Slashdot recently posted an article highlighting the unhappiness and frustration of the Borland C++ Builder community at the lack of attention paid to the product line by Borland. The community voiced their collective opinion in an open letter, which details some of the of large organizations relying today in BCB and the impact of Borland’s inaction upon these organizations. One of the chief organizers of this effort, Paul Gustavson, also wrote of this predicament in a blog entry this week.
The BCB community’s complaints regarding the product line seem quite reasonable and valid, and they can be boiled down to the following:
Lack of product updates for C++Builder 6, leaving key issues unaddressed and users without the latest development features.
Minimal support for C++Builder features in the newer C++Builder X product line, including no support for VCL-based projects or C++Builder 6 project files.
Many failures in communication with Borland’s C++ user community, most notably a much-promised open letter to the community that was never delivered.
I have to agree that these guys have a legitimate beef. Borland’s C++Builder user community has been treated rather poorly. It’s one thing for a company to simply stop updating a product, but it’s quite another to release new versions of similar products that seemingly abandon existing users and then to compound the problem by remaining mum on what the plans are for those existing users. It’s clear that somebody wasn’t minding the C++ store at Borland.
At the same time, I have to wonder just how effective the community’s open letter will ultimately be, seeing as how it seems to be written more from their hearts than from their minds. Yes, large companies and government organizations depend on C++Builder, and yes, their efforts may be hamstrung by Borland’s inattention to this product line. However, what the letter fails to do is make a strong business case for continued investment in C++Builder technology. It’s not enough just to say that if Borland doesn’t take care of C++Builder users they might lose some customers. There needs to be a legitimate case for making money with C++Builder technology. The list of signatories for the open letter is impressive, but we all know that it doesn’t necessarily translate into sales.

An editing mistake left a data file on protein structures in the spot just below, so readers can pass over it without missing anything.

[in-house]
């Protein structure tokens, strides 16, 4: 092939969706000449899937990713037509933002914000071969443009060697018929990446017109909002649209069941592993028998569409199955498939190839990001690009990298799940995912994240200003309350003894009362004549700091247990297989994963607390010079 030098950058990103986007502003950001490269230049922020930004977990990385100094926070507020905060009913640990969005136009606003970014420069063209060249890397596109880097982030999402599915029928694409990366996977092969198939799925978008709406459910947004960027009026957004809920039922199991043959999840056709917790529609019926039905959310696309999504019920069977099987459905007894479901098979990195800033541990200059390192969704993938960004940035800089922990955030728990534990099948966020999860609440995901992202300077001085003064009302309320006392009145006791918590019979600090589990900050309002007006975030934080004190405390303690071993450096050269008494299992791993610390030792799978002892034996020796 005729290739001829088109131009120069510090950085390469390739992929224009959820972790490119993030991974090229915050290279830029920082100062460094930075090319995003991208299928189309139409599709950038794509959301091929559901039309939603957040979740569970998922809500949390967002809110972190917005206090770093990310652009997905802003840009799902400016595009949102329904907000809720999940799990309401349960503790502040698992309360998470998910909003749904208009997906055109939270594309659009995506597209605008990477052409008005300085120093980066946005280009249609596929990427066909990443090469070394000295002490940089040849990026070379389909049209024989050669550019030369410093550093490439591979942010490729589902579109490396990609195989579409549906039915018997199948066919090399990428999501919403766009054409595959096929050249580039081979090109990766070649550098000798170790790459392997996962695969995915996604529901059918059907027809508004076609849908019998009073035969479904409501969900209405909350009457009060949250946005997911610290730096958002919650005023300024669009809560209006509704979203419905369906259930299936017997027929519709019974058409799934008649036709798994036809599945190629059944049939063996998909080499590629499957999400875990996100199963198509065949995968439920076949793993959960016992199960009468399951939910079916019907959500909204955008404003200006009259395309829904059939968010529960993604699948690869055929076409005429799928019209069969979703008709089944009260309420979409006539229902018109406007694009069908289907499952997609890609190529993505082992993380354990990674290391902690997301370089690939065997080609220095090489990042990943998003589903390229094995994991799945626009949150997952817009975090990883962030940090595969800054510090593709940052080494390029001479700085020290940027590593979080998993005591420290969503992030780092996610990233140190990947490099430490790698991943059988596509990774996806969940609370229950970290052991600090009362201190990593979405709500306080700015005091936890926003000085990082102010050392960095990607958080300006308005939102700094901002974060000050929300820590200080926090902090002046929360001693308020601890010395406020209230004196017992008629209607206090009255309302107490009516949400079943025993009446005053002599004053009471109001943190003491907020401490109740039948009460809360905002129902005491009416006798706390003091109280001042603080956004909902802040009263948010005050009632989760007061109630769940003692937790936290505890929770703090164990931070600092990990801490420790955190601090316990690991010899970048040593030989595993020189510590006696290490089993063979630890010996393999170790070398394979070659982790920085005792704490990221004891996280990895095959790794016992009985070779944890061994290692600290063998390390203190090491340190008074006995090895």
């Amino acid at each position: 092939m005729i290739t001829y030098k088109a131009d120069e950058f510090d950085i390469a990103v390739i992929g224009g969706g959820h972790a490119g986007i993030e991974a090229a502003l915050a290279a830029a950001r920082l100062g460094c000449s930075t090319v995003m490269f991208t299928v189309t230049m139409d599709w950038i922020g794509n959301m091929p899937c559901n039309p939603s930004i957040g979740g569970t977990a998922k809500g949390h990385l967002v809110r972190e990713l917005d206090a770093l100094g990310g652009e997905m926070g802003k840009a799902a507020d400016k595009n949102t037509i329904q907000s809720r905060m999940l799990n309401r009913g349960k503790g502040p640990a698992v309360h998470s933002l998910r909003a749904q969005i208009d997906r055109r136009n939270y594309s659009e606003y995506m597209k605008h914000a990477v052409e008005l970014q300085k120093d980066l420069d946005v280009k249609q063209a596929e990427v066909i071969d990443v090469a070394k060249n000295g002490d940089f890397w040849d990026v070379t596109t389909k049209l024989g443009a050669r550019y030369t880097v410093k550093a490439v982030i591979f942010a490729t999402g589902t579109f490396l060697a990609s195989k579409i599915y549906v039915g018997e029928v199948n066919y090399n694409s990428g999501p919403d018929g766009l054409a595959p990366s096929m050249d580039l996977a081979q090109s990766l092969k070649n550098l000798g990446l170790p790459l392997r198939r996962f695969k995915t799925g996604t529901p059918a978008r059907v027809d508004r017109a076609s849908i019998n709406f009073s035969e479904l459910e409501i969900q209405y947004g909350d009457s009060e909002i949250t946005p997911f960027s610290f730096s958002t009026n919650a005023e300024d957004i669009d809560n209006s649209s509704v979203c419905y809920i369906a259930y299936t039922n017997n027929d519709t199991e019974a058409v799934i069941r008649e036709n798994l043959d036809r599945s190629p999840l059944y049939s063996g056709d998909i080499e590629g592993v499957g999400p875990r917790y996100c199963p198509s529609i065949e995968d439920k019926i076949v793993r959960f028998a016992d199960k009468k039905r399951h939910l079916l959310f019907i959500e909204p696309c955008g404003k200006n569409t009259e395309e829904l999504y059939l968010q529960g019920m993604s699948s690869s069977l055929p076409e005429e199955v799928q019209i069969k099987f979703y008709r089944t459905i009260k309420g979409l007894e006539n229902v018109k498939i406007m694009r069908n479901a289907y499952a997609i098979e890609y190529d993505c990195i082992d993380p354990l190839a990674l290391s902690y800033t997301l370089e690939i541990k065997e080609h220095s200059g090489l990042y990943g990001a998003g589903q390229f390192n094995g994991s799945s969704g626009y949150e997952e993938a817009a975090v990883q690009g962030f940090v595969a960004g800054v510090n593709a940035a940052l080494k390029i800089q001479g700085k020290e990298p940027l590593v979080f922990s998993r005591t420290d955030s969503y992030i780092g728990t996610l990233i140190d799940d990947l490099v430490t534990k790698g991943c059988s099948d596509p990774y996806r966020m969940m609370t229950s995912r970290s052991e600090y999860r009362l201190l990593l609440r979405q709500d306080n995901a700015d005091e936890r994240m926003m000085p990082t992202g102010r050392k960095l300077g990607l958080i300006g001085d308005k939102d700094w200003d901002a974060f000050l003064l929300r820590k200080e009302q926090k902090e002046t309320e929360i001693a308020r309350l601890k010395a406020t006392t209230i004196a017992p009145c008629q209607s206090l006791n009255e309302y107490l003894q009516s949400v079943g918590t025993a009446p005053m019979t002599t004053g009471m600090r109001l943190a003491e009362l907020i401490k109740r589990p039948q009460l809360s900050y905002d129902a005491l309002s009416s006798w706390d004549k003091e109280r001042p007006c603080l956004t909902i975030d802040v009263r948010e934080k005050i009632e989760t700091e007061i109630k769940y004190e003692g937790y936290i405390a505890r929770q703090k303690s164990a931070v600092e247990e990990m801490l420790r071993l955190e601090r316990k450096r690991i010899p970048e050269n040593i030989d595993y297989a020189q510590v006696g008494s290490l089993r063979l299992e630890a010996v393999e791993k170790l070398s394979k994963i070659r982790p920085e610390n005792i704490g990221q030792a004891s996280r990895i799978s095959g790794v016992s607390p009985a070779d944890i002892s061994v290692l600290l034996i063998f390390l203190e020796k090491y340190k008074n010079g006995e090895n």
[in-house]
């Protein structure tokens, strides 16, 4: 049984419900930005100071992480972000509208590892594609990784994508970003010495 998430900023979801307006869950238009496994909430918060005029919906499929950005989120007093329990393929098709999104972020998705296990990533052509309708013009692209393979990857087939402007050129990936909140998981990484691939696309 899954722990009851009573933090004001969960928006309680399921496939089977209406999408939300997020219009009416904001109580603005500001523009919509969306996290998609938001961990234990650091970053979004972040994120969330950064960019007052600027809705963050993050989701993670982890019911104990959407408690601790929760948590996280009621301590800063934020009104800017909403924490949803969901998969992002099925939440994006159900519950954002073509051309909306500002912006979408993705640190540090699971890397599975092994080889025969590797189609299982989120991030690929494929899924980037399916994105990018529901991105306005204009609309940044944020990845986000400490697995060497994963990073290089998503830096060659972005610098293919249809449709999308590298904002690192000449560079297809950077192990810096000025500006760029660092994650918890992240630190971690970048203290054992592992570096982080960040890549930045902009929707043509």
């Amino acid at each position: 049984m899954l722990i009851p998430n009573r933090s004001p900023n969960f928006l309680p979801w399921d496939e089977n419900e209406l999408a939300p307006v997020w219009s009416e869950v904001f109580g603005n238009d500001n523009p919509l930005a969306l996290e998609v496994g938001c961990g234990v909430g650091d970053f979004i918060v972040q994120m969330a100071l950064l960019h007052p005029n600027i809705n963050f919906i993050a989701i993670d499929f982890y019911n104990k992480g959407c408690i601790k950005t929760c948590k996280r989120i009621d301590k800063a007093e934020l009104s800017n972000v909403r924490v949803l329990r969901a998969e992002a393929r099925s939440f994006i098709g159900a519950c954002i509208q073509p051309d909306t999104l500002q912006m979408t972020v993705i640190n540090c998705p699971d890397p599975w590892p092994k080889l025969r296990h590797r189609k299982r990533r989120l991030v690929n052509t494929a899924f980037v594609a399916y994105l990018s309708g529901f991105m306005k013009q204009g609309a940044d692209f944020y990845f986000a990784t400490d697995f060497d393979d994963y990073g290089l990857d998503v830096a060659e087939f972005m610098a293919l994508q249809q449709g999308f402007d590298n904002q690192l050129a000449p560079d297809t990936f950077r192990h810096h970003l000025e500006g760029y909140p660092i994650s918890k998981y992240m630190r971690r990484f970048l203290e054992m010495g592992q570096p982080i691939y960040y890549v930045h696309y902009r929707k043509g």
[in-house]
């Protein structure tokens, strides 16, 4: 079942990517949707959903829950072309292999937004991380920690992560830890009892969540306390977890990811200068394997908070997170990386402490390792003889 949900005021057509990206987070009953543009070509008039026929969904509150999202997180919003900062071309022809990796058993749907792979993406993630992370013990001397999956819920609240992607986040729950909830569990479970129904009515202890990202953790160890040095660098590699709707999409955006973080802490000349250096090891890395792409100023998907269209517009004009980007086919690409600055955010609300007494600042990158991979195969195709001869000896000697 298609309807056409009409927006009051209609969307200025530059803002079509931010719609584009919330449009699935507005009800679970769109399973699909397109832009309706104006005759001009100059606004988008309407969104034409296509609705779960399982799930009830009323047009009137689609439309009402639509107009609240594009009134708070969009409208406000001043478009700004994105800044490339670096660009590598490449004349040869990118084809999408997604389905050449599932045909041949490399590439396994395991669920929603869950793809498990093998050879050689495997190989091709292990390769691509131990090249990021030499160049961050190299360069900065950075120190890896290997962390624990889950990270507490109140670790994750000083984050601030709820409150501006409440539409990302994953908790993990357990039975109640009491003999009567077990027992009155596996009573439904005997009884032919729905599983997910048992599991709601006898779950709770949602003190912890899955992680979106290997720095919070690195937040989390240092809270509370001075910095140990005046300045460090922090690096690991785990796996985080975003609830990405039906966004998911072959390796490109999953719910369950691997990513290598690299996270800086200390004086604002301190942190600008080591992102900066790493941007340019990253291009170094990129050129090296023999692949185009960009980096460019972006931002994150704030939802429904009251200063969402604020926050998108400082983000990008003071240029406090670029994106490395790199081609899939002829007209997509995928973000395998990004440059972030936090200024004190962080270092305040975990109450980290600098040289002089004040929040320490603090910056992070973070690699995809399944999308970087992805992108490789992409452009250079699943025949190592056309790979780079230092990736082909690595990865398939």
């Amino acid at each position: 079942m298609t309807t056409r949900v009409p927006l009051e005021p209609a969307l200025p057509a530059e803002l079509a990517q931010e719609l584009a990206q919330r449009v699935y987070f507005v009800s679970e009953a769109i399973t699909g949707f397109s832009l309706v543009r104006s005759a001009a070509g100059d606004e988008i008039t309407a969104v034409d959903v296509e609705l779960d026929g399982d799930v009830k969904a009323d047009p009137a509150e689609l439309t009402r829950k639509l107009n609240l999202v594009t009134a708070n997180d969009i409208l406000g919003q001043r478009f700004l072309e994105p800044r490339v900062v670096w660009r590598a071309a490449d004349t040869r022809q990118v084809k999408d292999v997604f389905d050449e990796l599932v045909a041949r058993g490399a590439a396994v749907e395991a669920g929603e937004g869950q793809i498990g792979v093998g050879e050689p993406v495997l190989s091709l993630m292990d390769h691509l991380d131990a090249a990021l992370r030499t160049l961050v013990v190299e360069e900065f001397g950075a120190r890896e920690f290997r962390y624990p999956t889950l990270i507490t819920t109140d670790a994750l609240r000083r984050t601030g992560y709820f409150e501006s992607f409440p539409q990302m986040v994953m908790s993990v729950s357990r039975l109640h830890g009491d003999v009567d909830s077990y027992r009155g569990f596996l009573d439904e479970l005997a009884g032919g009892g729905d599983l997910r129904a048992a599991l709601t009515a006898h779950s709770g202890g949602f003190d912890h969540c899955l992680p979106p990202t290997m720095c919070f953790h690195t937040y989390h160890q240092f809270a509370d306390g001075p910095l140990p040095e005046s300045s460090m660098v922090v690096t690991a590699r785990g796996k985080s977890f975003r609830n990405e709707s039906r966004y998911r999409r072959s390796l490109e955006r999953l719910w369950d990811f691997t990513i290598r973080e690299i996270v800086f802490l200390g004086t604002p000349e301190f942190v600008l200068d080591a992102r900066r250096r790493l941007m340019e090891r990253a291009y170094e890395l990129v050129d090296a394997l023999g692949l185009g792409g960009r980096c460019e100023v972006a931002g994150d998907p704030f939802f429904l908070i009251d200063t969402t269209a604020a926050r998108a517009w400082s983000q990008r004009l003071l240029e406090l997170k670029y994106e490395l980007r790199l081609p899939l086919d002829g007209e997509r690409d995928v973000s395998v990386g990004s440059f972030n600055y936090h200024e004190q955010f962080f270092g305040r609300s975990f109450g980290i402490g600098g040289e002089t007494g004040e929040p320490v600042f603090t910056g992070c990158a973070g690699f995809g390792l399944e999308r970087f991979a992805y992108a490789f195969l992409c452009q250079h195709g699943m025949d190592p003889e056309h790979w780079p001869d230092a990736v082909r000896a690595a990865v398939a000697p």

Let’s face it: Borland isn’t going to invest much more than lip service in C++Builder as a community service. Their grandiose past notwithstanding, Borland is a relatively small company with comparatively modest resources. As such, their management is going to insist – rightfully – that business units invest in endeavors that pay real cash dividends. We can find wisdom in the Flying Lizards’s 1979 hit here. The community’s love may give Borland a thrill, but it don’t pay the bills. They want your money.
As an occasional user of C++Builder, and one of the developers of the tool during my own days at Borland, I sincerely would like to see this situation work out in such a way that the technology lives on. For this to happen, the C++ product team needs to be able to build a business case around it. If I may offer my advice to the C++Builder community, this business case would be great place to focus their own evangelism efforts. For example, what evidence is there that producing a new C++Builder 7 will sell enough to make it worth the effort? Or how can adding VCL support to C++Builder X result in more sales? Does open sourcing some of the technology make sense? Can a case be made for C++ support in Borland Developer Studio, supporting VCL and VCL.NET? Microsoft all but admitted they dropped the ball with managed C++ in the 1.x version of .NET, so there is certainly opportunity here.
Borland has committed to making a final call on the C++Builder product line by December 14, 2004. That a little more than a month away. No matter how the situation is resolved, at least we won’t have to forever this time around to find out.